Tullweim returned momentarily with the news that I was to be placed under arrest for killing that mouthy quilldipper who insulted me the other day. The armed guards were here to see that I was handed over, by force if necessary. I told Tullweim that I was going to quit the city, and that in a couple minutes time I could have gathered all my posessions and be gone, and to look for me in the Sarellian forest by the road leading into Ianthe. With that, I entered one of the second-floor rooms at the back of the house, moved out onto the balcony, and seeing no one around I climbed down to the ground, ran to the wall surrounding the property and scaled it with ease. I took to the streets, moving quickly but so as to avoid too much notice. Within only a few moments time I was at a portion of the city wall where I was able to scale it without challenge, and was soon out of Ianthe and headed to the forest. By evening I was high in the branches of a tree, just a few yards from the road into the city, positioned so I could have a clear view of the road and of any who may approach from either direction.

It wasn’t long before a youth wandered into view, timidly looking around as if seeking something or someone in particular. I silently climbed down from my eyrie and approached the lad, trying not to frighten him as it was nearing dark. He asked if I was named Cuana, his obvious nervousness tying his tongue as he tried in vain to pronounce my name properly. He produced a Crimson Wolves patch and said that Tullweim had sent him looking for me and to tell me that it was okay to return to the mansion. I was skeptical at first – how could the Nordheimer have possibly managed to smooth matters out with the authorities when we were all foreign mercenaries in such a racist city and our patron dead? But then again, why send a youth all the way out to where I had said I’d be if it was a trap? They could have sent a small army had they wished to try to take me. I made my way back to the city, parting company with the lad before we could be spotted from the gate. I moved along the city wall until I found a portion that was well-shadowed and climbed up. Once the way was clear I scrambled down into the city and continued on to Timeon’s mansion.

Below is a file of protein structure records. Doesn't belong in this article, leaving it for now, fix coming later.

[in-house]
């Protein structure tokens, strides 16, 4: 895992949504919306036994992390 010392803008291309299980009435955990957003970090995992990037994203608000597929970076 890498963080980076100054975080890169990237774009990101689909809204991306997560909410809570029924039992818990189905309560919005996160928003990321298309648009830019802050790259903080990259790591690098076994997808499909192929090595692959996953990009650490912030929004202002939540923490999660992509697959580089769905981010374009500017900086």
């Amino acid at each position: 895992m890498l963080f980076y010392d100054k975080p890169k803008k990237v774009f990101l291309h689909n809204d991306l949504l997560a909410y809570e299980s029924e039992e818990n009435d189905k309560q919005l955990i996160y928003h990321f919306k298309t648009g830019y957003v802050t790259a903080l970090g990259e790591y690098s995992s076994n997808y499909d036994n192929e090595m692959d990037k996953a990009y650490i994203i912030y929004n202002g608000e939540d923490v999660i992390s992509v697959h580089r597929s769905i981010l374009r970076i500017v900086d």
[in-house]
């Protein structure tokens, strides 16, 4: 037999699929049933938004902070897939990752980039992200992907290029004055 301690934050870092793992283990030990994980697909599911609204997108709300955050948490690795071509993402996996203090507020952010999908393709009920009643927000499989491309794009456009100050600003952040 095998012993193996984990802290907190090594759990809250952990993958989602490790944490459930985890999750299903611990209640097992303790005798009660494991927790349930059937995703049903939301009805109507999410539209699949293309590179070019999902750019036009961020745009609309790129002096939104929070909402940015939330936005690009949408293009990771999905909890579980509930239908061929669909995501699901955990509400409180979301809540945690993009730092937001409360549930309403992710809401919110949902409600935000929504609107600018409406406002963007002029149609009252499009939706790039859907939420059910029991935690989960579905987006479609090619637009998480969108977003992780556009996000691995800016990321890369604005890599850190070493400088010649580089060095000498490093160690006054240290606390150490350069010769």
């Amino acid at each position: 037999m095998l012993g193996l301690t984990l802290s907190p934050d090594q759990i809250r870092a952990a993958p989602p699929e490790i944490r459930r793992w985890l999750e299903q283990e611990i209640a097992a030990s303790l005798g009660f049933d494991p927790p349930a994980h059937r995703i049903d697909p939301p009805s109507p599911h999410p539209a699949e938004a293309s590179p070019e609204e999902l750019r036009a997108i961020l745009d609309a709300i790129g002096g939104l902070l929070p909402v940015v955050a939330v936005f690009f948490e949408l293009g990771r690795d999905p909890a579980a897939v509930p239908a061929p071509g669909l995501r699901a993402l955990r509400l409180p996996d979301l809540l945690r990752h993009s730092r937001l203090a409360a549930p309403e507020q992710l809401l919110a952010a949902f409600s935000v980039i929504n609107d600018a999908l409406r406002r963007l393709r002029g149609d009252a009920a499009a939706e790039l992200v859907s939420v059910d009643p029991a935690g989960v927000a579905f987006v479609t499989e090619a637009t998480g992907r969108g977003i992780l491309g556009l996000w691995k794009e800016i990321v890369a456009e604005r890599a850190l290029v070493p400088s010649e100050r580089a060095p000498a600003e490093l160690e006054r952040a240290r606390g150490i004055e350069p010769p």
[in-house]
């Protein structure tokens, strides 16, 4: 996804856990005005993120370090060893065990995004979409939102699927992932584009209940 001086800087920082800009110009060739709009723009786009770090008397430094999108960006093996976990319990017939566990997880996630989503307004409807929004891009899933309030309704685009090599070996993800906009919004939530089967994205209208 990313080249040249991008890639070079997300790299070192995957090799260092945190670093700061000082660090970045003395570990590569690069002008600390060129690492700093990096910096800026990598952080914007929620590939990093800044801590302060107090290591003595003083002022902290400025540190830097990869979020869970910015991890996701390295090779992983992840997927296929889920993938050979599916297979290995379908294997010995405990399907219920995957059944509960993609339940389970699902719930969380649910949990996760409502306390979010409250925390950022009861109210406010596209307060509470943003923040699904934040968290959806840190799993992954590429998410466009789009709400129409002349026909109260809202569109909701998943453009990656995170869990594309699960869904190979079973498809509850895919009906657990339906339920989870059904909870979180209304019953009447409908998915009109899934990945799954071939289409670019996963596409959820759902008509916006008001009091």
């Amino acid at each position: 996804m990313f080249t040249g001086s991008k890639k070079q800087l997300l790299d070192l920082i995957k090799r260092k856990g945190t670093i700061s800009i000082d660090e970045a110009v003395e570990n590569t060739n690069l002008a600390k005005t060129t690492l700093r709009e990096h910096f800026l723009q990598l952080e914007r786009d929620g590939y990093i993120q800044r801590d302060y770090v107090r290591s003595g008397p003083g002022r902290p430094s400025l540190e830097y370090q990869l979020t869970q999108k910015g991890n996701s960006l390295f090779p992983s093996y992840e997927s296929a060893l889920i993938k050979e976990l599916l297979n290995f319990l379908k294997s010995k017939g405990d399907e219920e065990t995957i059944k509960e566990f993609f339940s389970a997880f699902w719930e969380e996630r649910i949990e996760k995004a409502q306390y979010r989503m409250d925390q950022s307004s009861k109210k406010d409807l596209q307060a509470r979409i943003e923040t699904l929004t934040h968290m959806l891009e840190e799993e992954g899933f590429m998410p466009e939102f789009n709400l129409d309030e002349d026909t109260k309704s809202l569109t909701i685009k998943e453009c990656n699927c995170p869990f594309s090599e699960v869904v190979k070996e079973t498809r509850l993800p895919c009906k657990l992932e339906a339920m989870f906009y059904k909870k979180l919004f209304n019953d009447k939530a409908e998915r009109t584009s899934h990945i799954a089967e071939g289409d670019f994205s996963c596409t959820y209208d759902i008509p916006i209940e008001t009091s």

When I arrived at the mansion I could see that a note had been left on the gate. It was addressed to me and was from Tullweim – the Aesir wrote that our new patron (we have a new patron now?) had taken care of the charges against me and that the Crimson Wolves were housed elsewhere, with directions to our new headquarters included. I took down the note but decided to give Timeon’s place a quick going over to see if there was anything that might be useful to us, since Timeon no longer would be needing any of his things. I had hoped that there might be a wagon or maybe a cask or two of wine to take to the troops, but I found nothing. I did find a small bag of diamonds under a loose floorboard beneath Timeon’s bed that I decided to keep, but that was all. I decided it might be best to leave the mansion for good and not risk any further charges by being accused of burglary. I left the mansion and followed the directions to our new headquarters, a run-down, seedy-looking place on Crown street. Despite the increase in pay from our new benefactor, the troops were in an ill mood due to the obvious neglect of the house. Tough as they may be, the Nemedians in our employ are still city-bred, and the comparitive opulence of Timeon’s palace seems to have softened them considerably. We straightened the place up a bit and bedded down for the night. Servants of Lady Synelle arrived early the next morning and immediately went to work cleaning and repairing the house. They also brought us food, blankets, razors, mirrors, clean cloaks of red wool, and some fine Aquilonian riding boots. We also learned that one more mercenary had deserted overnight, apparently finding the condition of our new headquarters somewhat lacking. It seems that so far we’ve lost more troops to desertion than we have to death in combat, and the Stygian continues to murmur threats of what he’ll do if he ever catches up with any of the deserters. I don’t doubt for a second that the sorcerer’s threats are sincere, and I hope for the sake of their skins that they’re by now far gone from here.



Cuana Chapter 8 Entry 7

The Nemedian Chronicles Flatscan